Friday, May 11, 2012

NFL Leading Indicators - Review of 2011 & Projection for 2012

Each offseason leading up to a new season I complete an analysis of 4 key statistics – called my “Leading Indicators” – I feel are critical to team success.  Those four stats are point differential (which is simply points scored minus points allowed), yards per play, first downs per game, and turnover margin – those four by themselves are very highly correlated with win/loss performance year after year.  Besides setting up this analysis for the upcoming season, I also go back and check how these stats and the story they told for the prior season wound up working out – remember, there is only so much time in a day, only so much time anyone can spend on breaking down games, so you must continually verify the work you are doing, and that the stats you are analyzing are in fact adding value to your handicapping style.  If they are not, you need to find better information to spend your limited quality time on.  This “looking back analysis” will allow you to focus in on what stats are critical, and better utilize those figures for the upcoming season.

Here is a look at last year’s leading indicators analysis – I will break down 3 of the 4 stats I mentioned above leaving out turnovers for now – they are perhaps the most critical, but I will be performing a more detailed analysis on that stat down the line – which will be featured in its own blog entry – so today I will not spend any time on it.  Not only will I look back in this article, but will also use these statistics to look ahead at what we can expect to happen in the upcoming 2012 season.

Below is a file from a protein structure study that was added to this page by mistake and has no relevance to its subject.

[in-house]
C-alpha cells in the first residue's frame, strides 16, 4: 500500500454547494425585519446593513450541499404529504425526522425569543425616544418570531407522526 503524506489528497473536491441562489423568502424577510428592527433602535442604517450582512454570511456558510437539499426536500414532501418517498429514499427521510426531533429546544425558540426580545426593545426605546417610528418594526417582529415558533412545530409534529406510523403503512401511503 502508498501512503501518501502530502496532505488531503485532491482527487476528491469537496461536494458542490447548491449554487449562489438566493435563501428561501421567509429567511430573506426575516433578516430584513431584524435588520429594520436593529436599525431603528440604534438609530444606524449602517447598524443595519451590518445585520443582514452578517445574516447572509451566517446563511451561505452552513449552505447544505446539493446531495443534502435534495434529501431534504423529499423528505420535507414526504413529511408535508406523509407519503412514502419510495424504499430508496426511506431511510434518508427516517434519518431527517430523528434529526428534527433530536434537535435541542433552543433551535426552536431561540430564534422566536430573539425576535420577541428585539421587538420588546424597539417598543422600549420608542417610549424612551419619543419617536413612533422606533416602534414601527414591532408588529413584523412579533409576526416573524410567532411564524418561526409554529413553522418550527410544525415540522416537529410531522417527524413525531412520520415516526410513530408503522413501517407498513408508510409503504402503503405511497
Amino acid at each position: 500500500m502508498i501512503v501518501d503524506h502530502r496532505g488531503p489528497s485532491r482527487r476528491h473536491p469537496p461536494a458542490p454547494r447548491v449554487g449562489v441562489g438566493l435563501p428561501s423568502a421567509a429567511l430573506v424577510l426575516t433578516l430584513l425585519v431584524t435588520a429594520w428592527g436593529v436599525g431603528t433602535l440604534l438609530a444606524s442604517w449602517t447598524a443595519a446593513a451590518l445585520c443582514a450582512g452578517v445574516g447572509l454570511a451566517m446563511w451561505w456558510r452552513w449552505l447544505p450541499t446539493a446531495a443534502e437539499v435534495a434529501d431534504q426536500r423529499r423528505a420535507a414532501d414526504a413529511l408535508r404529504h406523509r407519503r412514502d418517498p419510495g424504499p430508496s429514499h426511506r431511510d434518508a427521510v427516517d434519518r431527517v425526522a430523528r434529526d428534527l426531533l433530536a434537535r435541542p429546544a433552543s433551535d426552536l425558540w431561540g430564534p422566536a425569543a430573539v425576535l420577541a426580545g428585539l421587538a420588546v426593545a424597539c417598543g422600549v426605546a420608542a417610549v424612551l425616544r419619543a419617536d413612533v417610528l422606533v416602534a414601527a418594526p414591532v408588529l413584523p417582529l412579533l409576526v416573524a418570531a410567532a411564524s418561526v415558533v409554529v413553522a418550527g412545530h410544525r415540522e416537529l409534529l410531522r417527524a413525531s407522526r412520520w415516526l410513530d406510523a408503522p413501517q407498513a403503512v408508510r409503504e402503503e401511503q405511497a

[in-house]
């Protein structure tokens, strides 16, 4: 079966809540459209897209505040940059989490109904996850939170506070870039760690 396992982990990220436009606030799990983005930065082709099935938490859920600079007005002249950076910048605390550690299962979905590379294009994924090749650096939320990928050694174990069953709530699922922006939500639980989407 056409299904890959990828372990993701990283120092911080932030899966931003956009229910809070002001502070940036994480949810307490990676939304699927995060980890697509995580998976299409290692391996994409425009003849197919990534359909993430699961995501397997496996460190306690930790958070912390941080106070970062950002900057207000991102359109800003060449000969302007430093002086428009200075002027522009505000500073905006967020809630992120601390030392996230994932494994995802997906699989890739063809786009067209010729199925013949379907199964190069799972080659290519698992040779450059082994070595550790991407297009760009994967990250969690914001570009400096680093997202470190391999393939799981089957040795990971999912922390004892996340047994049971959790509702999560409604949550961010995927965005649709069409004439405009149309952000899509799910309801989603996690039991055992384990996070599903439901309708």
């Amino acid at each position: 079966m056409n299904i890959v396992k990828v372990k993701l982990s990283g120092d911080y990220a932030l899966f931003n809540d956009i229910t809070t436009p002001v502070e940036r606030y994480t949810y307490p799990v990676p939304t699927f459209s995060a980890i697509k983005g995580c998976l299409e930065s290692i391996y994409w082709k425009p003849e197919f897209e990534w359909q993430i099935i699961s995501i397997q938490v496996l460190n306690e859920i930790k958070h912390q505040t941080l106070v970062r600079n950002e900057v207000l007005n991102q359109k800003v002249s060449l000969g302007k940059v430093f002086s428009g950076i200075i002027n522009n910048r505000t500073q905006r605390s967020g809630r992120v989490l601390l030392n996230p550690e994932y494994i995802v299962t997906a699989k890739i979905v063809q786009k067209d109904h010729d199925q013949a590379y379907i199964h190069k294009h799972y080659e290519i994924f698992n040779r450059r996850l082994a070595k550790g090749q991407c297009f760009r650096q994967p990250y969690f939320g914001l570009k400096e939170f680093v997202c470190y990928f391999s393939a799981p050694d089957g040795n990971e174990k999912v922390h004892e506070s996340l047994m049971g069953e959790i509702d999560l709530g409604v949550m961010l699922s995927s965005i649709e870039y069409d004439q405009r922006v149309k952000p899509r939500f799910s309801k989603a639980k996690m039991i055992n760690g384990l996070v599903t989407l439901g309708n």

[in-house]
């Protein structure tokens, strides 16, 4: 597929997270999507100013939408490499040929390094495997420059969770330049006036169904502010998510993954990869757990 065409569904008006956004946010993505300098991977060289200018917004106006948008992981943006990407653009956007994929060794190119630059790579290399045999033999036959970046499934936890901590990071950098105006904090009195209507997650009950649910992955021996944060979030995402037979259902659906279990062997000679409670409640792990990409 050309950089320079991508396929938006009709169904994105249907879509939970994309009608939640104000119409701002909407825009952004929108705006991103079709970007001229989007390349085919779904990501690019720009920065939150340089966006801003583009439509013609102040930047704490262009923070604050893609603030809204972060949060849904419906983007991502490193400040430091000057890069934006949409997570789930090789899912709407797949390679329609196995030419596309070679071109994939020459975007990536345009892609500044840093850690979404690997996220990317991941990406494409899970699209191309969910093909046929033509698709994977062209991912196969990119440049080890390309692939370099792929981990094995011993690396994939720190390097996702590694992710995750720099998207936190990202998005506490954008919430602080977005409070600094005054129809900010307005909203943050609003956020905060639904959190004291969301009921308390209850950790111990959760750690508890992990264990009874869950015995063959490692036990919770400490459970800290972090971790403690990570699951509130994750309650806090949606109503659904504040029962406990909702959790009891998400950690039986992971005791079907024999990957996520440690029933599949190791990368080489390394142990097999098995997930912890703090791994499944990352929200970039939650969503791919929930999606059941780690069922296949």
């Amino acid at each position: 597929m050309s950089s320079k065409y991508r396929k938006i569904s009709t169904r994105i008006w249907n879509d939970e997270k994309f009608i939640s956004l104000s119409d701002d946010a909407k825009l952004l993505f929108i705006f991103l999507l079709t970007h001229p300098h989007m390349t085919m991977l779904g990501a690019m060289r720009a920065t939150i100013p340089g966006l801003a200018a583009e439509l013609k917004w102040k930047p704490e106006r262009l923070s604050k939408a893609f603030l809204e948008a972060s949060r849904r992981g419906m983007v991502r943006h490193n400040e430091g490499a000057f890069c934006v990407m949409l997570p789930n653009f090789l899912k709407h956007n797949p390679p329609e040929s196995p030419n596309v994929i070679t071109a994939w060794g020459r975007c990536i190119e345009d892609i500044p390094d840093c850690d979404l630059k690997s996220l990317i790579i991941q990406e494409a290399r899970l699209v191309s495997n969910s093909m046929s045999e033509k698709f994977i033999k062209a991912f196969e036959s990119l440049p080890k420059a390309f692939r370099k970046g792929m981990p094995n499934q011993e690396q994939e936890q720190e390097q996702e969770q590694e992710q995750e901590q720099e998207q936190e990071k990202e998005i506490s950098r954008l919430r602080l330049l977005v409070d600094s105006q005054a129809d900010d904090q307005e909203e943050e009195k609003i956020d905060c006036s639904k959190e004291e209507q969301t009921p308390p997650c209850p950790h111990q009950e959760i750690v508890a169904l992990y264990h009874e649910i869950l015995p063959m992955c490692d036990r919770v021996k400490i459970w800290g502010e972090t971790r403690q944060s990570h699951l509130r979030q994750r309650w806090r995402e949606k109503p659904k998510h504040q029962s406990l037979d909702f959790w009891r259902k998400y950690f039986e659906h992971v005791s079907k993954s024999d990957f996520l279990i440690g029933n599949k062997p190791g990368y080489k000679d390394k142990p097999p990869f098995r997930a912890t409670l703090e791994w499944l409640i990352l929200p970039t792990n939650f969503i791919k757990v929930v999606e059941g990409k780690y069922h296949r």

1. Points Differential: simple calculation by taking the average points scored per game minus the average points allowed per game which yields a points differential per game.  There is a pretty standard matrix across the industry that has been put together studying just this figure over the last 30 or so years, which allows you to slot teams into a specific projected record based on this number.  Once you do that the value analysis is then added by comparing the actual record of a team vs. the record their points differential suggest it should have led to – and based on that you can green or red flag specific teams for the upcoming season.
·         Studying the 2010 season before the 2011 season, 7 teams actual records were off by 2+ games either way based on their points differential:
o   DET, GB, OAK, TEN all had actual records in 2010 that were worse than their points differential suggested, meaning a wins increase in 2011 was likely.  What happened?  Three of the four did in fact increase their wins: DET 6 to 10, GB 10 to 15, TEN 6 to 9.  The only team that did not increase was OAK, who stayed flat at 8-8.
o   JAC, SEA, TB all had actual records in 2010 that were better than their points differential suggested, meaning a decrease in wins was likely in 2011.  What happened?  Two of the three did see their win mark drop: JAC 8 to 5 & TB 10 to 4.  The one remaining team SEA stayed flat at 7-9.

KEY TAKEAWAY: Not one team that was expected to go one way went the other.  Five of the seven teams that were expected to move did move where we projected, with the remaining two staying flat.  No team moved against their projection.

·         Based on 2011 figures, for the 2012 season we expect to see:
o   MIA & PHI to increase their wins this year.  I think nearly everyone around the NFL expects PHI to make a push towards the playoffs this season, while MIA could be a sleeper of sorts under new leadership.
o   DEN, KC, OAK, PIT, TB to decrease this year.  DEN is probably an outlier of sorts as the signing of one of the best QBs of all time will essentially eliminate this projection I would say.  KC & OAK both seem like great candidates to see their record drop as their schedule is killer this year playing the NFC South and AFC North, probably the two best divisions in each conference from top to bottom.  PIT lost a lot of personnel on the defensive side of the football and with increasing competition in the AFC North they could drop some, while TB would seem hard pressed to drop from last year’s 4-12 record, although with a very tough schedule I blogged about earlier this week it is definitely possible – or at the very least they could remain at 4-12.